It’s a time for graphic novels. That might come off as an odd thing to say in the midst of awards season, and yet, I can’t help see it everywhere I go.
Anyone who is in tune with comics and graphic novels already know how structurally, they are page-turning storyboards to film and shows waiting to happen. While we’ve seen that a lot akin the superhero franchises, it’s the one-offs, the standalone graphic novels, the visual stories tapped into communities, and worlds even, apart from what we’re already familiar with that are starting to manifest into something more than what their bookworm audiences already know them for. Continue reading “A Time for Graphic Novels”
Ideally, I would have liked to have written about this earlier in the month. However, due to occurrences that I’ve made known by now, it just didn’t feel right. But I didn’t want the month of November to come and go without acknowledging it at all either, as there is more to be said about it than a year ago. Continue reading “6 Years of “An Absolute Mind” and the Future of that Universe”
Social media reminders of posts and moments that occurred a number of years ago have reminded me that it’s now been a whopping decade since – what I call – the summer of inspiration. In 2012, two distinct occurrences happened that summer that ultimately inspired me to start taking my creative writing more seriously. Continue reading “Remembering the Summer of Inspiration”
This is another one of those things where you will already know if you follow me on social media. However, in case you don’t, let me just say that I really enjoyed the “Obi-Wan Kenobi” limited series this past month. I loved the journey that this beloved character went through, and despite the hiccups along the way, it didn’t deter my otherwise full blown enjoyment for it. In terms of adding to long-existing story, it was inspiring to me as a writer — so much to where during the show’s run, I started adding to the story myself. Continue reading “The Act of Screenwriting Exercises”
I rarely conduct interviews for my website, but when I do, I often center them on writers and storytellers who I either know or admire about their creative process and/or their latest project. This case scenario is particularly exciting for me, as this is a conversation with a filmmaker whose work I’ve come to admire and be inspired by over the years: Wesley Chan.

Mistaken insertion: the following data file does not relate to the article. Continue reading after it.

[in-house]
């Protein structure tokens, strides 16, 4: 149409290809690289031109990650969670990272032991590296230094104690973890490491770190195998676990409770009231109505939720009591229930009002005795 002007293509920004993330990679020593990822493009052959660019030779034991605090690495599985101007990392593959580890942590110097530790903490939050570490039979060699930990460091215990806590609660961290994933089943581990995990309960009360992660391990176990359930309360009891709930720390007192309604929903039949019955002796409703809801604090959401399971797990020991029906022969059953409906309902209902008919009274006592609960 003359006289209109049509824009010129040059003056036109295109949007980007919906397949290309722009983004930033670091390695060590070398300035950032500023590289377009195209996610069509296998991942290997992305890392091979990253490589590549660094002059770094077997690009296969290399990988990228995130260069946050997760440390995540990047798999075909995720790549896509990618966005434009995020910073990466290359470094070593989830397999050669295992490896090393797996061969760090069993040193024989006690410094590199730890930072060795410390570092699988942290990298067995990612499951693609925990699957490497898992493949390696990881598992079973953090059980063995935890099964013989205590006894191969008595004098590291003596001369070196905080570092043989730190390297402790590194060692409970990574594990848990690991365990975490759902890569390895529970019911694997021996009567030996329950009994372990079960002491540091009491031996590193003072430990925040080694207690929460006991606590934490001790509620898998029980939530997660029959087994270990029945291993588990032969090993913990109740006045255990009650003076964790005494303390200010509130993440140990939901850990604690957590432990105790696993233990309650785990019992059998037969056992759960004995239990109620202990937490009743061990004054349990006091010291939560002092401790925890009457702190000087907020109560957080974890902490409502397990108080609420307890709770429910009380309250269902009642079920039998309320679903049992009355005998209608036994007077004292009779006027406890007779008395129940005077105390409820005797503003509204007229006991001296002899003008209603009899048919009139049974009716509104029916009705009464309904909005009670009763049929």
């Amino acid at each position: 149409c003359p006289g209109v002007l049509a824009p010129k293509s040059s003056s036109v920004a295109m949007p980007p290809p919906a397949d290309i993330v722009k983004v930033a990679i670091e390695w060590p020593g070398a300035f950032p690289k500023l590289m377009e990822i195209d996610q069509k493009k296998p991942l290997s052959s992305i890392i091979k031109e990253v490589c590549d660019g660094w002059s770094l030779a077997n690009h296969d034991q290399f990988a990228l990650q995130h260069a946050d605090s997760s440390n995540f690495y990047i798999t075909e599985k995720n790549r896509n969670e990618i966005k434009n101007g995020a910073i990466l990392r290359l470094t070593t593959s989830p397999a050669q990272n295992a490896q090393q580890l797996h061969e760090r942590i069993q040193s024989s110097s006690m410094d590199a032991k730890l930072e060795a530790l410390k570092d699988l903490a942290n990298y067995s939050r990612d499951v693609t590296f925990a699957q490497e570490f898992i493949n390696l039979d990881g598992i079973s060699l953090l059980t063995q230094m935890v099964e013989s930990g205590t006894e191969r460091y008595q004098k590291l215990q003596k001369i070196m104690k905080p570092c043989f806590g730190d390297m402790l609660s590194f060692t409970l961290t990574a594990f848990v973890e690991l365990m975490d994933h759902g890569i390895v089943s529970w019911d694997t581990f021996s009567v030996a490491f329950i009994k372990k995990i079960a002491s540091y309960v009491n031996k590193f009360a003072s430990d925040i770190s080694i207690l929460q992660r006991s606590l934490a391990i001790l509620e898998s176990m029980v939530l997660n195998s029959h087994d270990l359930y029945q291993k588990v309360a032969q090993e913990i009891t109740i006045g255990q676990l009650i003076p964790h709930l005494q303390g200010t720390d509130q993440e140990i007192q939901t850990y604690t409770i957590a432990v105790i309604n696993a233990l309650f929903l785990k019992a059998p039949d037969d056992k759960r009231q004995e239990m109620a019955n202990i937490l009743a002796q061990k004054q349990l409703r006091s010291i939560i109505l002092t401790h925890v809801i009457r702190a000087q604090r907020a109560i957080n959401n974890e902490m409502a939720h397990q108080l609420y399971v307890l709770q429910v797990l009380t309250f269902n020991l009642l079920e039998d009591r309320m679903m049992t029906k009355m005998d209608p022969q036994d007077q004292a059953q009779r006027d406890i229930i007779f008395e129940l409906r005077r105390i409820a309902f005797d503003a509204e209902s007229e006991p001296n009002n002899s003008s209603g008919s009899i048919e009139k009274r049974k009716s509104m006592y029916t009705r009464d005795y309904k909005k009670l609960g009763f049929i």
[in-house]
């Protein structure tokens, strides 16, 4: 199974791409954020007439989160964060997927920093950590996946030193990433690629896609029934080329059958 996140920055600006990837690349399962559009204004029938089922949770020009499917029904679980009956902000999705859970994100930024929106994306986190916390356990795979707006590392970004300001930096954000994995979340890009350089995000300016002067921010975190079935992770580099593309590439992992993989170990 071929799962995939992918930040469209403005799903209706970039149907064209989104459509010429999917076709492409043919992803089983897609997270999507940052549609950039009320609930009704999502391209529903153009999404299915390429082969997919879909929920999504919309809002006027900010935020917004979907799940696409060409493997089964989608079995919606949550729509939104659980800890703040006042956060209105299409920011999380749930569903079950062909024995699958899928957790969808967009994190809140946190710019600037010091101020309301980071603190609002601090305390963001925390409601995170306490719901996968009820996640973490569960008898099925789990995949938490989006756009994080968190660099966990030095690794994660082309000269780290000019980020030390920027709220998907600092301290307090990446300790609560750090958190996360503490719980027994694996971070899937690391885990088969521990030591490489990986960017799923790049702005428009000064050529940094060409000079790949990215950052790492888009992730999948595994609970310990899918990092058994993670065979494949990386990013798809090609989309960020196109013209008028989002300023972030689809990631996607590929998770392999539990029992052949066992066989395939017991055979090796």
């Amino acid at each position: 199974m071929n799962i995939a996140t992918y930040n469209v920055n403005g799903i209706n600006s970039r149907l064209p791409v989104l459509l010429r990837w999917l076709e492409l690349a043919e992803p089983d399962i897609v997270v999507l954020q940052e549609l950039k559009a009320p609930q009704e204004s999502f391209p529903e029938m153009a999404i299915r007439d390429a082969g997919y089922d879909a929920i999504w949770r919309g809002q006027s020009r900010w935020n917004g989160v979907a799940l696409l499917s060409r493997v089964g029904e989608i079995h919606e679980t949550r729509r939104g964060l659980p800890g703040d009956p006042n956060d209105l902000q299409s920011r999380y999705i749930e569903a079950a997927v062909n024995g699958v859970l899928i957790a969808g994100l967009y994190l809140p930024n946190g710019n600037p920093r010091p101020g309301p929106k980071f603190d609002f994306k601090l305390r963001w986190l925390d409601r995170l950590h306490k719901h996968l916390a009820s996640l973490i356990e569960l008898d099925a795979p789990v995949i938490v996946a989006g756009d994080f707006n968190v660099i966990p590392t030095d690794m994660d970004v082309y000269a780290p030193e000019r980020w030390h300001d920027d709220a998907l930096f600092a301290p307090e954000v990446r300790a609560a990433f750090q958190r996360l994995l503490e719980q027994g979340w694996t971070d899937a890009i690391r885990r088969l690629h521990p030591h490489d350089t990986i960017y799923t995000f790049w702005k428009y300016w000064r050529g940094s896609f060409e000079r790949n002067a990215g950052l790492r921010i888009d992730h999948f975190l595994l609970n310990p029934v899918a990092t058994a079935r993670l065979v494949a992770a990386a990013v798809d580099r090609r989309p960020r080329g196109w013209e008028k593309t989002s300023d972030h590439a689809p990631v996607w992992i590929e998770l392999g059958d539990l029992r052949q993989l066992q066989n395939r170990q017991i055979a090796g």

Continue reading “Wesley Chan on Re-Envisioning “Shell” Through New Sci-Fi Webseries”
It’s the dawn of a new year with very little to expect. That’s why to kick things off, I decided to have a little fun with this first post for 2022 and share something that happened to me a few weeks ago. Continue reading “Meeting David Mitchell”
Ten months ago, I made my return to the theatre both for the first time since the pandemic began and the first time in a couple of years, when I made my playwright debut with Rainy Day Artistic Collective. My one-act virtual play, “Interview with an Aswang,” was part of the lineup for their inaugural production. It was such a collaborative experience to be a part of and from the sound of what the audience was saying online, it seems like it was well received. Continue reading “Playwright’s Commentary: “The Swan””
Every now and then, I expand my dialogue about storytelling by going beyond the boundaries of books and out into the mediums of TV and film. I do so by doing these analysis pieces once in a while about a TV show or film that has reached a significant time in its history (i.e. series premiere, series finale, film release, anniversary of a release, etc.). It’s been over a year since I did an analysis, which was on “Hamilton.” Today, I explore yet another Lin-Manuel Miranda project, only this time with him in the director’s chair. Today, I analyze the Netflix film adaptation of Jonathan Larson’s “tick, tick… BOOM!”
Continue reading ““tick, tick… BOOM!” and How It Parallels This Moment in Time”
If you’re someone who’s in tune with widely read pieces on the Internet, then by now, you’re probably aware of the lengthy New York Times article that was published earlier this week called “Who Is the Bad Art Friend?” To put it short, it goes into great detail about the legal dispute between a kidney donor and a writer whose short story may or may not have been inspired by the former’s experience.
Continue reading “Thoughts About Drawing Inspiration From Real Lives”
Director Alice Wu and Actor Leah Lewis on the Whole Story of Making “The Half of It” – For the Center for Asian American Media, I give a glimpse at the making of Alice Wu’s first film since “Saving Face” and how the lead actor landed and approached the project. Continue reading “What Did I Miss?: May 2020”